Here is the Asahi’s version of the scenario in a nutshell. In both cases, the assumption is that a natural catastrophe strikes the facility, resulting in a prolonged full-station blackout just like Fukushima Daiichi. The Plutonium liquid is speculated to begin boiling in as little as 23 hours, spewing radioactive isotopes into the atmosphere. The fission product liquid is assumed to begin boiling in about 55 hours. The NRA says the Plutonium liquid could spawn a hydrogen explosion at the 11-hour mark that would damage its containment system and provide a pathway for a radioactive release. A fission-product liquid-based hydrogen explosion is postulated to happen in 38 hours. If the meteorological conditions are also in a worst-possible condition, the combined atmospheric releases could contaminate Tokyo, which lies about 130 kilometers southeast of Tokai. The entire scenario is predicated on the Tokai staff doing nothing and bringing in no outside power sources to alleviate the blackout. Assuming that the Asahi article is relatively accurate, the report is sure to touch off a new wave of antinuclear scare-mongering both inside and outside Japan.

The Asahi reports leaves the door open for several important questions.

First, where is the heat coming from to cause the postulated boiling of each mixture? Decay heat would not seem to be a realistic source due to the 240,000 year half-life (T1/2) of Pu-239, 6540 year T1/2 for Pu-240 and 387,000 T1/2 for Pu-242…the three main isotopes in the mix. (Only Pu-239 is fissionable) As half-life increases, radioactive intensity decreases and the heat production drops with it. Decay heat alone doesn’t seem capable of causing Plutonium-containing liquid tanks to boil. On the other hand, the half-lives of the isotopes in the fission product liquid are many times shorter than Plutonium isotopes and would produce more decay heat. Even then, the probability of sufficient decay heat to cause boiling seems questionable because the shortest-lived, greatest heat-producing isotopes have decayed away to nothing. If the wildly speculative boiling of the volumes did take place, it would seem that the 23-hour assumption would apply to the fission product liquid and the 55 hour time-frame apply to the Plutonium liquid. If there is another source of heat which could be considered, I’m not aware of it.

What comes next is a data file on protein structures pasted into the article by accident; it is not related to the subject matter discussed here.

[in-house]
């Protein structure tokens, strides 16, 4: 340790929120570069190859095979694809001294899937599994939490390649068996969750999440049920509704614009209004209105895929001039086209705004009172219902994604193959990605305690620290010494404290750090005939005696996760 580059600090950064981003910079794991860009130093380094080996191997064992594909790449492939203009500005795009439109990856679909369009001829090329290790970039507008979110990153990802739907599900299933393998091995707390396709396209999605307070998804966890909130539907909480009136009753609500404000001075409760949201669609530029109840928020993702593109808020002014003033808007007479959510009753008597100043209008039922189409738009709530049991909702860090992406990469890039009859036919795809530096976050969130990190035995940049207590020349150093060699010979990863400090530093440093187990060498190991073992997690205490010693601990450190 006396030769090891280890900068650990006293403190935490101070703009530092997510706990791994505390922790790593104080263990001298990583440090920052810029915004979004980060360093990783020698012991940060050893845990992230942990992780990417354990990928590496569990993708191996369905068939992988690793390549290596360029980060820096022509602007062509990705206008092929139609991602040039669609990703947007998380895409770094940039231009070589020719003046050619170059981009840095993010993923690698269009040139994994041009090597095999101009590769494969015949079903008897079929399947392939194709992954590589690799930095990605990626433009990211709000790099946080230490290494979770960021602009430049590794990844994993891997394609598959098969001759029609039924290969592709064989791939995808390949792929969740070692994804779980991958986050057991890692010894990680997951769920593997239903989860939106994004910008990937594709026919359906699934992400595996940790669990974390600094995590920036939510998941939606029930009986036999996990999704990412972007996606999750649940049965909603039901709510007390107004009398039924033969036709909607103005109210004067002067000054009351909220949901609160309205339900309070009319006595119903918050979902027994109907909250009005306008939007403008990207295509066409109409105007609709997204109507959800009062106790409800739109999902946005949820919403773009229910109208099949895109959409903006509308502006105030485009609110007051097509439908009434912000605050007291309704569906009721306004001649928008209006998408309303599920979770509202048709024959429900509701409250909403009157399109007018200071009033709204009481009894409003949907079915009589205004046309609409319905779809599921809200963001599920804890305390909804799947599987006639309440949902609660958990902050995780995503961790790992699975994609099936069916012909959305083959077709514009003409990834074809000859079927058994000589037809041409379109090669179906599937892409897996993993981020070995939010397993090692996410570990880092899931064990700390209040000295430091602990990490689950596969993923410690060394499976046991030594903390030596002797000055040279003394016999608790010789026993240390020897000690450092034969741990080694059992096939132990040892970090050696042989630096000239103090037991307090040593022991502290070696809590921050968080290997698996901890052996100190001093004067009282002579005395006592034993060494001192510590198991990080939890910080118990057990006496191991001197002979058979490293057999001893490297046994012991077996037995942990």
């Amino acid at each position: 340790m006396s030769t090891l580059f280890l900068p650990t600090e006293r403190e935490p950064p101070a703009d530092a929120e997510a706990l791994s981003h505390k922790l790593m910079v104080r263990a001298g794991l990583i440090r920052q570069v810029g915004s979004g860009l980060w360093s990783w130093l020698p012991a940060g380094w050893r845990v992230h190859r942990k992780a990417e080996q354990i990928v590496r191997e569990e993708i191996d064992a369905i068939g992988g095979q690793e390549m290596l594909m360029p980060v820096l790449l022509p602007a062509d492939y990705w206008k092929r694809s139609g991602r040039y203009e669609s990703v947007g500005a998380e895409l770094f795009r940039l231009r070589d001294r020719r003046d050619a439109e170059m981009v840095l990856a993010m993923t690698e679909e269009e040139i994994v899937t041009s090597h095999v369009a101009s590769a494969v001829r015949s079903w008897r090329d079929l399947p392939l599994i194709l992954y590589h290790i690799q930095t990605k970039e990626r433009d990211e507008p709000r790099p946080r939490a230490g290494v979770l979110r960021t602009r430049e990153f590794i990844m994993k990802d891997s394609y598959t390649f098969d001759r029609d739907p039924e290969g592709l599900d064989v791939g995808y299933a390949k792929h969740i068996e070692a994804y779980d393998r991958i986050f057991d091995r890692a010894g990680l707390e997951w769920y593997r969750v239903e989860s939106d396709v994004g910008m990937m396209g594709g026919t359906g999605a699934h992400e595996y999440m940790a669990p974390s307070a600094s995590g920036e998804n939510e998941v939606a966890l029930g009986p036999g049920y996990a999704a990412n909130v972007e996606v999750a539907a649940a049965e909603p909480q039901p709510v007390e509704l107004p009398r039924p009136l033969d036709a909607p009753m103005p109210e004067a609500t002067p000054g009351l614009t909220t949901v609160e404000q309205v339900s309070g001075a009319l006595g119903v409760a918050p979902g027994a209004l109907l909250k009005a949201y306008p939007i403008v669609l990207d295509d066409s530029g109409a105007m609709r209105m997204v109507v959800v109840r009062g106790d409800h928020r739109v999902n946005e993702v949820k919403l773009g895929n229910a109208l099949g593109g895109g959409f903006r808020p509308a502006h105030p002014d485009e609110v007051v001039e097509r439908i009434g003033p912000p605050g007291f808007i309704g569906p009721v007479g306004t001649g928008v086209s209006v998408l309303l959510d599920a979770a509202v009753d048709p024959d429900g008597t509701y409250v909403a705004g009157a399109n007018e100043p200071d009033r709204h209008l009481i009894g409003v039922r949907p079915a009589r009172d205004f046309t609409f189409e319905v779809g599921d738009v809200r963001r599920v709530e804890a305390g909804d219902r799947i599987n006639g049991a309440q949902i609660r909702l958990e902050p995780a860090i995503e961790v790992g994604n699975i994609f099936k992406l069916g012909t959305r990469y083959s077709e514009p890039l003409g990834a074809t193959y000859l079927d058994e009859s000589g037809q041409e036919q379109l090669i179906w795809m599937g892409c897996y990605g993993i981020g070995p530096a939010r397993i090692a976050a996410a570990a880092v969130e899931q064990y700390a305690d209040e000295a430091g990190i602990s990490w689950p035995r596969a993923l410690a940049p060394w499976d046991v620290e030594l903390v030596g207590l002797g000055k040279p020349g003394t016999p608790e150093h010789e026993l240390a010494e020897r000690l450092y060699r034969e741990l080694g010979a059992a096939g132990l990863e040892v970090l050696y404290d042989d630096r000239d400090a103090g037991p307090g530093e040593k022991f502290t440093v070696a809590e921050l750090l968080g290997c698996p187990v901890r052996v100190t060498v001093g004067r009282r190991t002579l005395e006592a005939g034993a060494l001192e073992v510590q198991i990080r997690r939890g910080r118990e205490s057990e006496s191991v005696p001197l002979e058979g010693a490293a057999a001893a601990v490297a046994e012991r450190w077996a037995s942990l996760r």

In addition, how would hydrogen would be generated in sufficient quantity to cause a containment-shattering explosion? Both liquids are the result of the removal of the fuel pellets from their Zirconium tubes, followed by chemically converting the material into liquid form, followed by separation of the Plutonium from the fission product matrix. The hydrogen which caused the explosions at F. Daiichi came from the extremely high-temperature oxidation of the Zirconium tubes in the fuel cores on units 1, 2 & 3. But, the Tokai liquids have no Zirconium to deal with. So, how would the hydrogen be produced…and produced in the huge quantities needed for detonation?